Marshalltown, IA continues to struggle after tornado in July


 

636687342406368833-Marshalltown20.jpg
Debris still in the streets

Kasey Dresser | September 12, 2018

On July 19th of this year, Marshalltown, IA was hit with a devastating tornado. 89 homes were destroyed and 525 sustained major damage. The  tornado struck a low income part of town making it very difficult for the small town to bounce back. Many people in the area had little to no insurance.

Lennox and JBS Swift & Co., the two largest employers have made sizable donations to help rebuild property. With disaster relief help, several employers have been able to continue to provide health insurance to their employees despite no longer having jobs for them. However, the process is slow and there are many people in the town still living in destroyed homes despite the tornado occurring months ago. Marshall County Family Long Term Recovery Committee is currently going door to door to evaluate which homes can still be lived in long term. Greg Smith, chairman of the Iowa Disaster Human Resource Council, stated, “It is not unusual for the poorest of the community to become poorer after a disaster.”

There is also large concern from business owners they may not have the insurance money to rebuild their company. It is a city requirement to use the original materials instead of replacing it with something cheaper, like wood. The collapse of these business will leave many people unemployed.

Even after the physical damage is cleared away Marshalltown will likely face a difficult couple years. Jim Zaleski, the city’s economic development director and tourism marketer, has helped with tornado relief in other towns. He believes,” the tornado was a catalyst, ” and will “force the community to take some hard looks at what was going to happen over the next decade.”

Heavy flooding expected in Cedar Rapids


Center-Point-near-Golf-Course-Michelle-Holst-Westcott.jpg
Picture taken at Tuesday, September 4th 12:11pm

Kasey Dresser | September 5, 2018

The Cedar Rapids area is currently under river flood warning. The Cedar Rapids River is expecting to crest at 16.5 feet midday Thursday. The crest is the highest point of a flood wave. For reference, Cedar Rapids’ last flood was in 2016 and crested at 22 feet. The devastating 2008 flood crested at 31 feet.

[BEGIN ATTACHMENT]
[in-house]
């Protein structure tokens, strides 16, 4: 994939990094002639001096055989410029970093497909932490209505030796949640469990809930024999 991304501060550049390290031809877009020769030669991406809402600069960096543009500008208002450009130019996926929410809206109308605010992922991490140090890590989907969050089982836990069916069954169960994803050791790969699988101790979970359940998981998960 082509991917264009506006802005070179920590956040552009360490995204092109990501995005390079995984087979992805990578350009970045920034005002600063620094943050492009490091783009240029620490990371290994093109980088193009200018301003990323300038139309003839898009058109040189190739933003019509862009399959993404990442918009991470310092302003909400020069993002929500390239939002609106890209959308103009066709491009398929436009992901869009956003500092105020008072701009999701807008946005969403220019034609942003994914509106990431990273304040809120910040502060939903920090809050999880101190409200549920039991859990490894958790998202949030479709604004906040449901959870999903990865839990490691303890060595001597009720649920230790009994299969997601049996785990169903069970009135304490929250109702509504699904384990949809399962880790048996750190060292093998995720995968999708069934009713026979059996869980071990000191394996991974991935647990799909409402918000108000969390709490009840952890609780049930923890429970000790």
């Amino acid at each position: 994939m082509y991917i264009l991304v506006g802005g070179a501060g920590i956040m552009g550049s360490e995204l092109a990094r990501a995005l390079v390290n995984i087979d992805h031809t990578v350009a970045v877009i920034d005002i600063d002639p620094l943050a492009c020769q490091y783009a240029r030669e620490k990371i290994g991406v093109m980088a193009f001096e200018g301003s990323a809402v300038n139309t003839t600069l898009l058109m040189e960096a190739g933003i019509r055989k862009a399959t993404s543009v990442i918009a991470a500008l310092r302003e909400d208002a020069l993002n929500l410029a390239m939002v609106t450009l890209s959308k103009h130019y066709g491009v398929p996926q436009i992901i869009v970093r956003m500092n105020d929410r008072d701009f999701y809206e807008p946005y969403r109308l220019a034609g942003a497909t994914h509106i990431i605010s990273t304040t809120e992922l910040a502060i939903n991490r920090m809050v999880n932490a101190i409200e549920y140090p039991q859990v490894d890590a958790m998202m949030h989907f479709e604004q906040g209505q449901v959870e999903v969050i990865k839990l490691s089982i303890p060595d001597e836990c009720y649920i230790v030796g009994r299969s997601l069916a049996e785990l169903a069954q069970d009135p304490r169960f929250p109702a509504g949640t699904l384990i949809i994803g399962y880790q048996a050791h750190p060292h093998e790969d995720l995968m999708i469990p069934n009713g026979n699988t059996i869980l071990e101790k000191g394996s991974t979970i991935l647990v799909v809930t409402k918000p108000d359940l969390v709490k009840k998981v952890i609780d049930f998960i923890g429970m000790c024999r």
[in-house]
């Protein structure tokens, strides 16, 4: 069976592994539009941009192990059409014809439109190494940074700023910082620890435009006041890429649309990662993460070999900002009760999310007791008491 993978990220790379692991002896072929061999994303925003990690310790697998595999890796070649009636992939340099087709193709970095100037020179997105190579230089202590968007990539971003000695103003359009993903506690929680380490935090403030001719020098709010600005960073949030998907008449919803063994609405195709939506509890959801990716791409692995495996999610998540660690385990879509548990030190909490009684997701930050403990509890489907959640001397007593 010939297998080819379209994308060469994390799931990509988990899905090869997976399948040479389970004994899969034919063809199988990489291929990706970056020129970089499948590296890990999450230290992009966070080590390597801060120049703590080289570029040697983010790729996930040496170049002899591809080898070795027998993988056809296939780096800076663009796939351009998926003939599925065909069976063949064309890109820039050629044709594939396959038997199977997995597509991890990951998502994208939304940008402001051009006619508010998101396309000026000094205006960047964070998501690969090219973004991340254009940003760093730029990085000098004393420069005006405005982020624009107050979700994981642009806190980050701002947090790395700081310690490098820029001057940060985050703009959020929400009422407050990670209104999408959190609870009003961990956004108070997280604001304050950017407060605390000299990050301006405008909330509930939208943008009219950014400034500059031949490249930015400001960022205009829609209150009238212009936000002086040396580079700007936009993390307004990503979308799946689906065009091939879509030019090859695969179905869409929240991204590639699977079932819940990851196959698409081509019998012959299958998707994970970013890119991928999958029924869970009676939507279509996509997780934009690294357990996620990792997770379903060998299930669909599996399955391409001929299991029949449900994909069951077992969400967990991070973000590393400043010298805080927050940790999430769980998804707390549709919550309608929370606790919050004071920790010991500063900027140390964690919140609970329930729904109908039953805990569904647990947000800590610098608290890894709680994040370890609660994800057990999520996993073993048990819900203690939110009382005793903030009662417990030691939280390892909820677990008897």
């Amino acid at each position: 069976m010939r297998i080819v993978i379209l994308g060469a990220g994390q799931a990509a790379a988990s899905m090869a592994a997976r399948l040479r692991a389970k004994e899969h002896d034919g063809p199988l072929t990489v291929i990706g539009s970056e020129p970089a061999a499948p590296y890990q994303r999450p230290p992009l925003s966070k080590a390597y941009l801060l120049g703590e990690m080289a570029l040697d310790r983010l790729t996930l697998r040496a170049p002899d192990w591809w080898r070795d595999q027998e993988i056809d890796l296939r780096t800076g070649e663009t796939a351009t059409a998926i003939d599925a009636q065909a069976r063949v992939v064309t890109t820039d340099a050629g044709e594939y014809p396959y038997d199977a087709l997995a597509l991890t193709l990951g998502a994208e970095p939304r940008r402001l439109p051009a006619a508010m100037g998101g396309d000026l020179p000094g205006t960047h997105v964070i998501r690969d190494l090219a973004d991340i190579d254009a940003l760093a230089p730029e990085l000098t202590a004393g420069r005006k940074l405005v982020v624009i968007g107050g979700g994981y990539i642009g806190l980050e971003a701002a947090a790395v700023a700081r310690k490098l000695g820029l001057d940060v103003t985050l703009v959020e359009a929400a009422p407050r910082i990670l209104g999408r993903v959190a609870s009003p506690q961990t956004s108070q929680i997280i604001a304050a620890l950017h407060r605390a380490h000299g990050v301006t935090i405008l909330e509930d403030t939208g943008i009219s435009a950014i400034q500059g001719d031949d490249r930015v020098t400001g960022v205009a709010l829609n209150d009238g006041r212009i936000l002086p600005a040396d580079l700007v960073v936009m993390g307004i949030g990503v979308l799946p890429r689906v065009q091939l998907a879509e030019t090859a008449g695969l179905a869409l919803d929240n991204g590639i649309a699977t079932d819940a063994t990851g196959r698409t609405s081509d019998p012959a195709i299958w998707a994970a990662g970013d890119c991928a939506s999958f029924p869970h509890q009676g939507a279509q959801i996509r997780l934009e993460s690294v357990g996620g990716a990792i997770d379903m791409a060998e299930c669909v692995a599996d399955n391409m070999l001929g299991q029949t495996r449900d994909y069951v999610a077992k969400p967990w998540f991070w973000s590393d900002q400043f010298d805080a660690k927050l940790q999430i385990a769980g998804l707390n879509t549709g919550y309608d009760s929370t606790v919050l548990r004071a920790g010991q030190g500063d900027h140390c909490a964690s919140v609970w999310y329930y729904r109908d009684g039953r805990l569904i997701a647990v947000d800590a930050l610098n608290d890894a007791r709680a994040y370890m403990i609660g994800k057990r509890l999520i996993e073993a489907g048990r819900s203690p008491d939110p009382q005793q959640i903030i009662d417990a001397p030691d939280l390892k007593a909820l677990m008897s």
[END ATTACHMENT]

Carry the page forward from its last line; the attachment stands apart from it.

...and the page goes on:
Mayor Brad Hart held a press conference yesterday stating that preparations were in place. City workers are preparing for 18 feet to be safe. Hart stated, “I’m confident that no matter how high the river gets this week, that we’ll rise above it and protect the community as best we possibly can.”

Right now there is expected to be no damage. City Public Works Director Jen Winter’s biggest concern is “water coming back into our storm sewer system and backing up.” “Unless something fails, we anticipate that no, that there would not be damage,” she said. “In some cases, depending on the age of a building, some people do get water in their basements despite the fact that we have kind of plugged off the river from backing up.”

You can access updates on the City of Cedar Rapids website.

Get your conservation “on tap” this week


Julia Poska | August 19, 2018

4218136467_d2742f6481_z
Like-minded locals will discuss local conservation over beer Wednesday night at “Conservation on Tap.” (flickr)

The Iowa Wildlife Federation is hosting a “Conservation on Tap” gathering Wednesday night at Tin Roost, 840 W. Penn St. in North Liberty, to bring together local conservationists for beer, appetizers and discussion.

The non-profit collaborates with stakeholders like anglers, hunters and outdoors enthusiasts to conserve wildlife on a local level. At the state level, they raise awareness at events and online, support research and restoration efforts and endorse pro-conservation legislature.

Co-Director Tammy Mildenstein said the board hopes Conservation on Tap will help the federation expand its reach with new members, ideas and collaborations. All sorts of people can play a role in conservation, from scientists to policy makers to recreational nature lovers.

A $10 ticket includes appetizers and the first round of beer. For $40, attendants get a year of Iowa Wildlife Federation membership, discounted $5. Tickets must be purchased in advance at iawildlife.org.

 

 

A visit with Dr. James Hansen and his advice to students


Kasey Dresser | May 3, 2018

The University of Iowa was very lucky to receive a visit from scientist, researcher, and adjunct professor Dr. James Hansen. He was gracious enough to sit down with us and interview about his work, education, and relationship with Dr. James Van Allen. Today’s video talks about his education and advice to students. 

A visit with Dr. James Hansen about his work


Kasey Dresser | May 2, 2018